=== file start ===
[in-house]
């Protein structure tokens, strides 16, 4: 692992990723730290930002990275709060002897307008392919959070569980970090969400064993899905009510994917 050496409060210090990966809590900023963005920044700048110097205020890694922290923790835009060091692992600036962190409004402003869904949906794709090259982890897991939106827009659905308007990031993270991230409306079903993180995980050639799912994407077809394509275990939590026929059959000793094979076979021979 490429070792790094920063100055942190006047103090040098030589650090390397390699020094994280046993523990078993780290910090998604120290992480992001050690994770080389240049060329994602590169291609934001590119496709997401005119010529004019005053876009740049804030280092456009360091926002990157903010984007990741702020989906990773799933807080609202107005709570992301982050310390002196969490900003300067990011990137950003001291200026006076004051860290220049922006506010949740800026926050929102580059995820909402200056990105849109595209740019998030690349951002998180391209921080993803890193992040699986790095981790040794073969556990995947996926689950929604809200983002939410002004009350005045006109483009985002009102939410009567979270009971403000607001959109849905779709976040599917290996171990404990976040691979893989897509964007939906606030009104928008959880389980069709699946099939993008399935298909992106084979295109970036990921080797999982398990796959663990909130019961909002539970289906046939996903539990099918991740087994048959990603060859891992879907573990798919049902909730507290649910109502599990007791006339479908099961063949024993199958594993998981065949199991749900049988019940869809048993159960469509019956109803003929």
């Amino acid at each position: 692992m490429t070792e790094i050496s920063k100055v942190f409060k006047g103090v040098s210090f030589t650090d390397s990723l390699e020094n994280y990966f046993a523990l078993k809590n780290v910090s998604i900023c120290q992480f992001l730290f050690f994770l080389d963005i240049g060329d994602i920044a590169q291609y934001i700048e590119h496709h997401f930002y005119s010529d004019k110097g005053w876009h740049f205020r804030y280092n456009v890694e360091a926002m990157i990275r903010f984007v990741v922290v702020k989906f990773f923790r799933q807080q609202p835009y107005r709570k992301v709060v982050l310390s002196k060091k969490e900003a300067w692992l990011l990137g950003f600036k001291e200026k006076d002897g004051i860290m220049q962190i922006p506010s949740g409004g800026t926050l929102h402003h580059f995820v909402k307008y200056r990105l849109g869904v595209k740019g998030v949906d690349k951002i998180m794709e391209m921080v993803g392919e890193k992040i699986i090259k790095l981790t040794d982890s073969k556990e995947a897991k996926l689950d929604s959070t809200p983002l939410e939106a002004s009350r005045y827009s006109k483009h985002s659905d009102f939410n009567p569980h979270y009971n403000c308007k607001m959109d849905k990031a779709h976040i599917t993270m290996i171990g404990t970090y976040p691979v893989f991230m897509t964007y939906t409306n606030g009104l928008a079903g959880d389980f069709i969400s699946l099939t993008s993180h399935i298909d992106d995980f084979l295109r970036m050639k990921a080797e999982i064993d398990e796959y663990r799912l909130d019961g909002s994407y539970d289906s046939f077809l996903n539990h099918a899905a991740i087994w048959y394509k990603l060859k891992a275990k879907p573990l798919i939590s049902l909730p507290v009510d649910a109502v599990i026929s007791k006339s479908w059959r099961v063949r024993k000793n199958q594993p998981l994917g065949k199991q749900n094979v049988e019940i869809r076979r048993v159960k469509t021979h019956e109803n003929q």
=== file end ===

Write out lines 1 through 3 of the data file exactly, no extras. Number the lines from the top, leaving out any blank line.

[in-house]
């Protein structure tokens, strides 16, 4: 692992990723730290930002990275709060002897307008392919959070569980970090969400064993899905009510994917 050496409060210090990966809590900023963005920044700048110097205020890694922290923790835009060091692992600036962190409004402003869904949906794709090259982890897991939106827009659905308007990031993270991230409306079903993180995980050639799912994407077809394509275990939590026929059959000793094979076979021979 490429070792790094920063100055942190006047103090040098030589650090390397390699020094994280046993523990078993780290910090998604120290992480992001050690994770080389240049060329994602590169291609934001590119496709997401005119010529004019005053876009740049804030280092456009360091926002990157903010984007990741702020989906990773799933807080609202107005709570992301982050310390002196969490900003300067990011990137950003001291200026006076004051860290220049922006506010949740800026926050929102580059995820909402200056990105849109595209740019998030690349951002998180391209921080993803890193992040699986790095981790040794073969556990995947996926689950929604809200983002939410002004009350005045006109483009985002009102939410009567979270009971403000607001959109849905779709976040599917290996171990404990976040691979893989897509964007939906606030009104928008959880389980069709699946099939993008399935298909992106084979295109970036990921080797999982398990796959663990909130019961909002539970289906046939996903539990099918991740087994048959990603060859891992879907573990798919049902909730507290649910109502599990007791006339479908099961063949024993199958594993998981065949199991749900049988019940869809048993159960469509019956109803003929």
């Amino acid at each position: 692992m490429t070792e790094i050496s920063k100055v942190f409060k006047g103090v040098s210090f030589t650090d390397s990723l390699e020094n994280y990966f046993a523990l078993k809590n780290v910090s998604i900023c120290q992480f992001l730290f050690f994770l080389d963005i240049g060329d994602i920044a590169q291609y934001i700048e590119h496709h997401f930002y005119s010529d004019k110097g005053w876009h740049f205020r804030y280092n456009v890694e360091a926002m990157i990275r903010f984007v990741v922290v702020k989906f990773f923790r799933q807080q609202p835009y107005r709570k992301v709060v982050l310390s002196k060091k969490e900003a300067w692992l990011l990137g950003f600036k001291e200026k006076d002897g004051i860290m220049q962190i922006p506010s949740g409004g800026t926050l929102h402003h580059f995820v909402k307008y200056r990105l849109g869904v595209k740019g998030v949906d690349k951002i998180m794709e391209m921080v993803g392919e890193k992040i699986i090259k790095l981790t040794d982890s073969k556990e995947a897991k996926l689950d929604s959070t809200p983002l939410e939106a002004s009350r005045y827009s006109k483009h985002s659905d009102f939410n009567p569980h979270y009971n403000c308007k607001m959109d849905k990031a779709h976040i599917t993270m290996i171990g404990t970090y976040p691979v893989f991230m897509t964007y939906t409306n606030g009104l928008a079903g959880d389980f069709i969400s699946l099939t993008s993180h399935i298909d992106d995980f084979l295109r970036m050639k990921a080797e999982i064993d398990e796959y663990r799912l909130d019961g909002s994407y539970d289906s046939f077809l996903n539990h099918a899905a991740i087994w048959y394509k990603l060859k891992a275990k879907p573990l798919i939590s049902l909730p507290v009510d649910a109502v599990i026929s007791k006339s479908w059959r099961v063949r024993k000793n199958q594993p998981l994917g065949k199991q749900n094979v049988e019940i869809r076979r048993v159960k469509t021979h019956e109803n003929q």